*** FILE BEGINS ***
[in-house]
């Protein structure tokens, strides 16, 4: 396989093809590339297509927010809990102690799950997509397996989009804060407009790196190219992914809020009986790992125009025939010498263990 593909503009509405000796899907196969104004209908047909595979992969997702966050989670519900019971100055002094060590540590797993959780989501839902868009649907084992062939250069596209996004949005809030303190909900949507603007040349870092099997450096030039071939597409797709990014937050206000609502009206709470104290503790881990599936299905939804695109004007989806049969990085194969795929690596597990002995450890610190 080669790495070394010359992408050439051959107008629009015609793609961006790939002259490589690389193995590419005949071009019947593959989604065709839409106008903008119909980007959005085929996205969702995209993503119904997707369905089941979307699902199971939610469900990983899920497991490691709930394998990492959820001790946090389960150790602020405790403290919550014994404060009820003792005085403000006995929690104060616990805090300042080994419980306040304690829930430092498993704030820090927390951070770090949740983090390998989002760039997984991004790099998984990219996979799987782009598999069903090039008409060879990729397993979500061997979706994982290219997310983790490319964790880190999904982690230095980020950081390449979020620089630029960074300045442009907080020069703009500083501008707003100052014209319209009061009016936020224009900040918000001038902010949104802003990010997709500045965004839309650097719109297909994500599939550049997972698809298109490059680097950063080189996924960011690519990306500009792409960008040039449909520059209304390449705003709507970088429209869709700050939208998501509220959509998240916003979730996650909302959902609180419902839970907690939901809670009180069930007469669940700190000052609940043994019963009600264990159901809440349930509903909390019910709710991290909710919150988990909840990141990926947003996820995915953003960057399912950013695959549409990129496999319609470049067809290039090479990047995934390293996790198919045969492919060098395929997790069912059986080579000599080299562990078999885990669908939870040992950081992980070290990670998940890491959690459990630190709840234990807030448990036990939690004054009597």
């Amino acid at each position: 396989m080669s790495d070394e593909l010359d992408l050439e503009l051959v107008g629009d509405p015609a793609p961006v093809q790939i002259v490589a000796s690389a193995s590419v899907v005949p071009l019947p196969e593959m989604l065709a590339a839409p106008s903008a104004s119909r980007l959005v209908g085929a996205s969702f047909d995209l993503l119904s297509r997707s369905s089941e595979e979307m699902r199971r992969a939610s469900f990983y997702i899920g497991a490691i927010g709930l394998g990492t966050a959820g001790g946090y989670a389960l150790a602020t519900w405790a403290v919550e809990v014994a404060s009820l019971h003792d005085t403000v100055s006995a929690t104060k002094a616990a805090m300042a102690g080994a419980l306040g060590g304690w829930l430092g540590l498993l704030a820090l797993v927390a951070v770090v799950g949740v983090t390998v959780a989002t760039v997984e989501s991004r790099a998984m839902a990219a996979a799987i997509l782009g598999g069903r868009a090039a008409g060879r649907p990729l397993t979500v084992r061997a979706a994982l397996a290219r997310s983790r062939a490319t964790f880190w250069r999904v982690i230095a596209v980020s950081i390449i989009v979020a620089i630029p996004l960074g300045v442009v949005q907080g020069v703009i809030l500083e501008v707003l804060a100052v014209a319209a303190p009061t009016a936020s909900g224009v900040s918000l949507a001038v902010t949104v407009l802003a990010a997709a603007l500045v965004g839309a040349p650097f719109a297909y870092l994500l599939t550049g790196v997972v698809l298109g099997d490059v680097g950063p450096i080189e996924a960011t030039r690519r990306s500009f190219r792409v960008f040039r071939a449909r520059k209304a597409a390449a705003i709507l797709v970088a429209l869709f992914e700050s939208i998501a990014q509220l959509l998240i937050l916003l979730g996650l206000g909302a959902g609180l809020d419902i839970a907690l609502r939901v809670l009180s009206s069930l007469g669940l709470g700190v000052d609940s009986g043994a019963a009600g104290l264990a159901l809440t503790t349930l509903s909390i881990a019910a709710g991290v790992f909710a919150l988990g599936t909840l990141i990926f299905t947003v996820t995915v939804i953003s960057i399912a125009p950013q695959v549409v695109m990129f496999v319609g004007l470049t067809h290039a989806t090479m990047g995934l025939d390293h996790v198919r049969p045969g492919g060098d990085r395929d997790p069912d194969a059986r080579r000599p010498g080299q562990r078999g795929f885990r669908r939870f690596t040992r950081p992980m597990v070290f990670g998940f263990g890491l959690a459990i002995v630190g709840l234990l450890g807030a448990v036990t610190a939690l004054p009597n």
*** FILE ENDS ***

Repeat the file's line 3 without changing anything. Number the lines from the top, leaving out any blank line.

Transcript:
């Amino acid at each position: 396989m080669s790495d070394e593909l010359d992408l050439e503009l051959v107008g629009d509405p015609a793609p961006v093809q790939i002259v490589a000796s690389a193995s590419v899907v005949p071009l019947p196969e593959m989604l065709a590339a839409p106008s903008a104004s119909r980007l959005v209908g085929a996205s969702f047909d995209l993503l119904s297509r997707s369905s089941e595979e979307m699902r199971r992969a939610s469900f990983y997702i899920g497991a490691i927010g709930l394998g990492t966050a959820g001790g946090y989670a389960l150790a602020t519900w405790a403290v919550e809990v014994a404060s009820l019971h003792d005085t403000v100055s006995a929690t104060k002094a616990a805090m300042a102690g080994a419980l306040g060590g304690w829930l430092g540590l498993l704030a820090l797993v927390a951070v770090v799950g949740v983090t390998v959780a989002t760039v997984e989501s991004r790099a998984m839902a990219a996979a799987i997509l782009g598999g069903r868009a090039a008409g060879r649907p990729l397993t979500v084992r061997a979706a994982l397996a290219r997310s983790r062939a490319t964790f880190w250069r999904v982690i230095a596209v980020s950081i390449i989009v979020a620089i630029p996004l960074g300045v442009v949005q907080g020069v703009i809030l500083e501008v707003l804060a100052v014209a319209a303190p009061t009016a936020s909900g224009v900040s918000l949507a001038v902010t949104v407009l802003a990010a997709a603007l500045v965004g839309a040349p650097f719109a297909y870092l994500l599939t550049g790196v997972v698809l298109g099997d490059v680097g950063p450096i080189e996924a960011t030039r690519r990306s500009f190219r792409v960008f040039r071939a449909r520059k209304a597409a390449a705003i709507l797709v970088a429209l869709f992914e700050s939208i998501a990014q509220l959509l998240i937050l916003l979730g996650l206000g909302a959902g609180l809020d419902i839970a907690l609502r939901v809670l009180s009206s069930l007469g669940l709470g700190v000052d609940s009986g043994a019963a009600g104290l264990a159901l809440t503790t349930l509903s909390i881990a019910a709710g991290v790992f909710a919150l988990g599936t909840l990141i990926f299905t947003v996820t995915v939804i953003s960057i399912a125009p950013q695959v549409v695109m990129f496999v319609g004007l470049t067809h290039a989806t090479m990047g995934l025939d390293h996790v198919r049969p045969g492919g060098d990085r395929d997790p069912d194969a059986r080579r000599p010498g080299q562990r078999g795929f885990r669908r939870f690596t040992r950081p992980m597990v070290f990670g998940f263990g890491l959690a459990i002995v630190g709840l234990l450890g807030a448990v036990t610190a939690l004054p009597n």